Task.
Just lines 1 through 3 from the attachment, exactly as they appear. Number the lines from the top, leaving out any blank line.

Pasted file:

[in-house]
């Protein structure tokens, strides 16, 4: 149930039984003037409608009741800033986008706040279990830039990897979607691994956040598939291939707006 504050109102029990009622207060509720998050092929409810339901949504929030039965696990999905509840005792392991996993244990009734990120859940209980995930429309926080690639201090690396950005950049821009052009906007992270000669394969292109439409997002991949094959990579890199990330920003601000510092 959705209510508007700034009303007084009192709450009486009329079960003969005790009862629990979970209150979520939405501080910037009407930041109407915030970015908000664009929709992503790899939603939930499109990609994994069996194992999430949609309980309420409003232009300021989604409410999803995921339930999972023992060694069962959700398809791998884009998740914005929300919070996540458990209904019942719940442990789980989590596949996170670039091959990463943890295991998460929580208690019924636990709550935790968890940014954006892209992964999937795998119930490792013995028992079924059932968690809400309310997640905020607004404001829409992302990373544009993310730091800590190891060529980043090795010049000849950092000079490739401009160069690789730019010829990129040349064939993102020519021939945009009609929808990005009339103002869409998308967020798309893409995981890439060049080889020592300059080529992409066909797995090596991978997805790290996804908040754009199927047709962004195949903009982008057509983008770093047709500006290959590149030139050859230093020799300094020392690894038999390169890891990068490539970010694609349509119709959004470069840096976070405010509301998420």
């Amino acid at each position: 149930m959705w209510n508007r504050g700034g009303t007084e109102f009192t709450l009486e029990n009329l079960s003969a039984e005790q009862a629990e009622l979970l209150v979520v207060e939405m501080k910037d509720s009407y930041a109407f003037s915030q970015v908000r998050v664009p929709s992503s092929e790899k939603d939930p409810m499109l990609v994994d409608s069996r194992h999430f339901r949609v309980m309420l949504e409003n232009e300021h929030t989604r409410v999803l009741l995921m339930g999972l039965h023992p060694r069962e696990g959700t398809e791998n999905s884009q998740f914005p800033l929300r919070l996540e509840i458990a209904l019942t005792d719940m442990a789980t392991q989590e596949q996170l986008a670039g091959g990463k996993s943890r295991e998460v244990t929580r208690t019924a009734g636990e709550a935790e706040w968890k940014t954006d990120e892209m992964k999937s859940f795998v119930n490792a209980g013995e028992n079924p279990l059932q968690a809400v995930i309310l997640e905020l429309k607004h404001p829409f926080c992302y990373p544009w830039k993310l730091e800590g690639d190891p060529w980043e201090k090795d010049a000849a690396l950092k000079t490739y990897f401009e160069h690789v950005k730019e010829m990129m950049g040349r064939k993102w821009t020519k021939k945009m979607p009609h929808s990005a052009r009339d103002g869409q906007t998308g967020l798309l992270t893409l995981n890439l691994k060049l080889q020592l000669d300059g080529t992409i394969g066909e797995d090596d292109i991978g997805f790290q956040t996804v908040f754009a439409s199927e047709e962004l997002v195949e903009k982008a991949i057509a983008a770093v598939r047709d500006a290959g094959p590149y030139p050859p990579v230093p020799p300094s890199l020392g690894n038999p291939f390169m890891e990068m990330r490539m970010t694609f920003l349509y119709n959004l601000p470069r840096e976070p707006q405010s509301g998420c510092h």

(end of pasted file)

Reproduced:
[in-house]
């Protein structure tokens, strides 16, 4: 149930039984003037409608009741800033986008706040279990830039990897979607691994956040598939291939707006 504050109102029990009622207060509720998050092929409810339901949504929030039965696990999905509840005792392991996993244990009734990120859940209980995930429309926080690639201090690396950005950049821009052009906007992270000669394969292109439409997002991949094959990579890199990330920003601000510092 959705209510508007700034009303007084009192709450009486009329079960003969005790009862629990979970209150979520939405501080910037009407930041109407915030970015908000664009929709992503790899939603939930499109990609994994069996194992999430949609309980309420409003232009300021989604409410999803995921339930999972023992060694069962959700398809791998884009998740914005929300919070996540458990209904019942719940442990789980989590596949996170670039091959990463943890295991998460929580208690019924636990709550935790968890940014954006892209992964999937795998119930490792013995028992079924059932968690809400309310997640905020607004404001829409992302990373544009993310730091800590190891060529980043090795010049000849950092000079490739401009160069690789730019010829990129040349064939993102020519021939945009009609929808990005009339103002869409998308967020798309893409995981890439060049080889020592300059080529992409066909797995090596991978997805790290996804908040754009199927047709962004195949903009982008057509983008770093047709500006290959590149030139050859230093020799300094020392690894038999390169890891990068490539970010694609349509119709959004470069840096976070405010509301998420």
């Amino acid at each position: 149930m959705w209510n508007r504050g700034g009303t007084e109102f009192t709450l009486e029990n009329l079960s003969a039984e005790q009862a629990e009622l979970l209150v979520v207060e939405m501080k910037d509720s009407y930041a109407f003037s915030q970015v908000r998050v664009p929709s992503s092929e790899k939603d939930p409810m499109l990609v994994d409608s069996r194992h999430f339901r949609v309980m309420l949504e409003n232009e300021h929030t989604r409410v999803l009741l995921m339930g999972l039965h023992p060694r069962e696990g959700t398809e791998n999905s884009q998740f914005p800033l929300r919070l996540e509840i458990a209904l019942t005792d719940m442990a789980t392991q989590e596949q996170l986008a670039g091959g990463k996993s943890r295991e998460v244990t929580r208690t019924a009734g636990e709550a935790e706040w968890k940014t954006d990120e892209m992964k999937s859940f795998v119930n490792a209980g013995e028992n079924p279990l059932q968690a809400v995930i309310l997640e905020l429309k607004h404001p829409f926080c992302y990373p544009w830039k993310l730091e800590g690639d190891p060529w980043e201090k090795d010049a000849a690396l950092k000079t490739y990897f401009e160069h690789v950005k730019e010829m990129m950049g040349r064939k993102w821009t020519k021939k945009m979607p009609h929808s990005a052009r009339d103002g869409q906007t998308g967020l798309l992270t893409l995981n890439l691994k060049l080889q020592l000669d300059g080529t992409i394969g066909e797995d090596d292109i991978g997805f790290q956040t996804v908040f754009a439409s199927e047709e962004l997002v195949e903009k982008a991949i057509a983008a770093v598939r047709d500006a290959g094959p590149y030139p050859p990579v230093p020799p300094s890199l020392g690894n038999p291939f390169m890891e990068m990330r490539m970010t694609f920003l349509y119709n959004l601000p470069r840096e976070p707006q405010s509301g998420c510092h």